Transhumanists believe that someday we‘ll be full-fledged adult posthumans, with physical and intellectual powers of which we can now only dream. But will progress really make perfect?
At the front of the conference room, Robert Bradbury of the Aeivos Corporation is talking about immortality. He’s showing us PowerPoint slides, with scientific graphs and charts. He’s telling us about an artificial replacement for the human genome and about eliminating the need for a heart by replacing all the cells in the body with “vasaloid” systems. Immortality is probably not in the cards, Bradbury tells us, but once we eliminate all diseases it will be possible for us to live for 2,000 years. When we get rid of all the other hazards of living, we’ll be looking at a life span of 7,000 years. Unless, of course, we happen to be over 40 years old already, in which case these technologies will come too late for us. Bradbury recommends that those of us past 40 look seriously into cryonics. If we have our heads frozen, we can be resurrected at some time in the future by our benevolent, superintelligent descendants. As Bradbury speaks, I remember the cemetery across from the Yale University campus that I passed on my way to the seminar. Carved into stone on the front gates were the words “The Dead Shall Be Raised.”
I’ve come to Yale for an intensive introductory seminar on transhumanism. The term transhuman is shorthand for transitional human, a stage along the way to becoming posthuman. A posthuman, according to the World Transhumanist Association, is “a being whose basic capacities so radically exceed those of present-day humans as to no longer be unambiguously human by our current standards.” Nobody really knows exactly what posthumanity will be like, but transhumanists are certain that it will be a big improvement over the current model. Transhumanists embrace cryonics, nanotechnology, cloning, psychopharmacology, genetic enhancement, artificial intelligence, brain chips, robotics, and space colonization. In fact, they embrace virtually any conceivable technology aimed at “redesigning the human condition.”
Like many of my fellow seminar participants, I’m here out of curiosity. What little I know about transhumanism I learned many years ago from Ed Regis’s brilliant, quirky book Great Mambo Chicken and the Transhuman Condition (1990). Mambo Chicken was an affectionate but skeptical portrait of what Regis called “science slightly over the edge.” The heroes of Mambo Chicken were not especially interested in ordinary scientific grunt work. They had much grander plans. They wanted to download their minds onto computer disks, manipulate matter at the atomic level, colonize interstellar comets in private rockets. The title of the book refers to chickens that muscled up to Schwarzenegger-like proportions after gravity specialists at the University of California, Davis, spun them around in accelerators for six months. On the whole, the scientists in Regis’s book were less interested in creating superchickens than in creating superhumans. They chafed at human mortality and the limitations of their own brains. “Why should we be restricted to human nature?” asked one researcher in Mambo Chicken. “Why shouldn’t we go beyond?”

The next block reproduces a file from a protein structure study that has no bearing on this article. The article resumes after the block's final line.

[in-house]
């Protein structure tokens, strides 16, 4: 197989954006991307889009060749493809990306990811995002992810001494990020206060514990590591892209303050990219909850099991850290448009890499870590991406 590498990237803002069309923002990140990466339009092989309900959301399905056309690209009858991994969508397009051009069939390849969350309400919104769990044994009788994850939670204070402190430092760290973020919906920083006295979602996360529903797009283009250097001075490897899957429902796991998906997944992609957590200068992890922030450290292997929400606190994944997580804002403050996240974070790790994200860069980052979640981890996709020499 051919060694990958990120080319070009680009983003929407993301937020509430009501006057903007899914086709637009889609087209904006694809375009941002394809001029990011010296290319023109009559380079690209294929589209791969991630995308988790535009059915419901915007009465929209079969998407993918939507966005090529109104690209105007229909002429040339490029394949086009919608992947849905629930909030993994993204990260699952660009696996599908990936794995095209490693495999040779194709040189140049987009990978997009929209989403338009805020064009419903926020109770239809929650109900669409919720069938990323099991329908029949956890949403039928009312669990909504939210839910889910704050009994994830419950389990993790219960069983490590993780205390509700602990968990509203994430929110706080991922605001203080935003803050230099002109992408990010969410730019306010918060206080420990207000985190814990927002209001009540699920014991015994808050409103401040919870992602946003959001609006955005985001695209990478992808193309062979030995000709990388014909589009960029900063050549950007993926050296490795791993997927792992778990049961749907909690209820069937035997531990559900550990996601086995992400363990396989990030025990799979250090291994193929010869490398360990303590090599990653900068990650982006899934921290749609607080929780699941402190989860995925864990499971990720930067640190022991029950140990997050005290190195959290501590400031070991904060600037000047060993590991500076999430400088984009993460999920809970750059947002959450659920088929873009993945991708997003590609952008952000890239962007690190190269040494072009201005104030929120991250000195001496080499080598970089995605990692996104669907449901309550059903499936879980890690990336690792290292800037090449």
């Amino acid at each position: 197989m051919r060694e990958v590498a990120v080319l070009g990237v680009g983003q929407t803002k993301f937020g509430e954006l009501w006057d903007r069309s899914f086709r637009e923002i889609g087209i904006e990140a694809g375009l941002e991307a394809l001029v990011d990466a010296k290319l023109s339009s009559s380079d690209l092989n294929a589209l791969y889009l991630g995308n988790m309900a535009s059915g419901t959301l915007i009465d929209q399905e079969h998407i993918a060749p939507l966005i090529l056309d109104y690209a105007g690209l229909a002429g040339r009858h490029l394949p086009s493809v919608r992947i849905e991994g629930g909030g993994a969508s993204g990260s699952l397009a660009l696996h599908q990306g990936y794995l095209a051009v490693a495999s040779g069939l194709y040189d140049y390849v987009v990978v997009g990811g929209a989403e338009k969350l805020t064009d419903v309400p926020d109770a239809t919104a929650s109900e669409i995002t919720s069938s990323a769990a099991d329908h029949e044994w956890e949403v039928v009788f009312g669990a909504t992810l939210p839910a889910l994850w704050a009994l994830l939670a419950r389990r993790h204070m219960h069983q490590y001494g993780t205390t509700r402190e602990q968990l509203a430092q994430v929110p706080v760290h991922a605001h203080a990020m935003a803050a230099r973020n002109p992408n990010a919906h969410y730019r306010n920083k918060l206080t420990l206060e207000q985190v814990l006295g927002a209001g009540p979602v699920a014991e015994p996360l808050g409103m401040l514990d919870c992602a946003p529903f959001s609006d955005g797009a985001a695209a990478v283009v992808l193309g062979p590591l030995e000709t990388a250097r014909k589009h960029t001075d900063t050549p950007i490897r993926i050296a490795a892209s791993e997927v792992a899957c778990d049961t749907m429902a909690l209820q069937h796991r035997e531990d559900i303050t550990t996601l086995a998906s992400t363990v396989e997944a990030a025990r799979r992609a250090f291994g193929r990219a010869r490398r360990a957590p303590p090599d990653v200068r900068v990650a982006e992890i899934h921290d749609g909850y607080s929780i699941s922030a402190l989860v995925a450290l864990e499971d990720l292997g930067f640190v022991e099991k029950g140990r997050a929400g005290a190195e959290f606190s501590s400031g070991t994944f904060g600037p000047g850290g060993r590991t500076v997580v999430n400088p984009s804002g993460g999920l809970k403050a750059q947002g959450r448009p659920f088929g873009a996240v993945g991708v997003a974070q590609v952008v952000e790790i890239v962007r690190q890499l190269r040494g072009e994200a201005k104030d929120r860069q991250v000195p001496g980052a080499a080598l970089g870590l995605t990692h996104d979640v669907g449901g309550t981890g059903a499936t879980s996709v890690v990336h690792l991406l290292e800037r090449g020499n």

Why indeed? In the 13 years since Mambo Chicken was published, transhumanism has blossomed into something new—part subculture, part academic discipline, part social movement. In 1998, philosophers Nick Bostrum and David Pearce established the World Transhumanist Association (WTA). Transhumanists have become increasingly visible in the media, often for their outspoken advocacy of all things technological: In a memorable encounter last year, transhumanist Max More, co-founder of the Extropy Institute, debated University of Virginia bioethicist Jonathan Moreno on CNN’s Crossfire about the ethics of cryonically freezing the head of baseball great Ted Williams. The seminar I’ve enrolled in at Yale is part of a larger conference, cosponsored by the WTA, called Transvision 2003. The theme of the conference is “The Adaptable Human Body: Transhumanism and Bioethics in the 21st Century.” (I did not attend the larger conference, but the presentations are available online at www.transhumanism.org.)
Bioethicists have begun writing about so-called enhancement technologies—medical interventions aimed not at curing illness but at improving human traits and capacities. For the most part, these interventions fall squarely within the realm of the possible: cosmetic surgery, synthetic growth hormone for short children, psychoactive medications, such as Ritalin and Prozac, and “lifestyle drugs,” such as Viagra, Propecia, and Botox. Many enhancement technologies are too pedestrian to interest the transhumanists, but they make an exception for genetic medicine—the possibility of genetically enhancing human beings. Now that the human genome has been mapped and Dolly has been cloned, many transhumanists are starting to ask, “Why not use the tools of genetics to make ourselves smarter, healthier, and longer-lived?”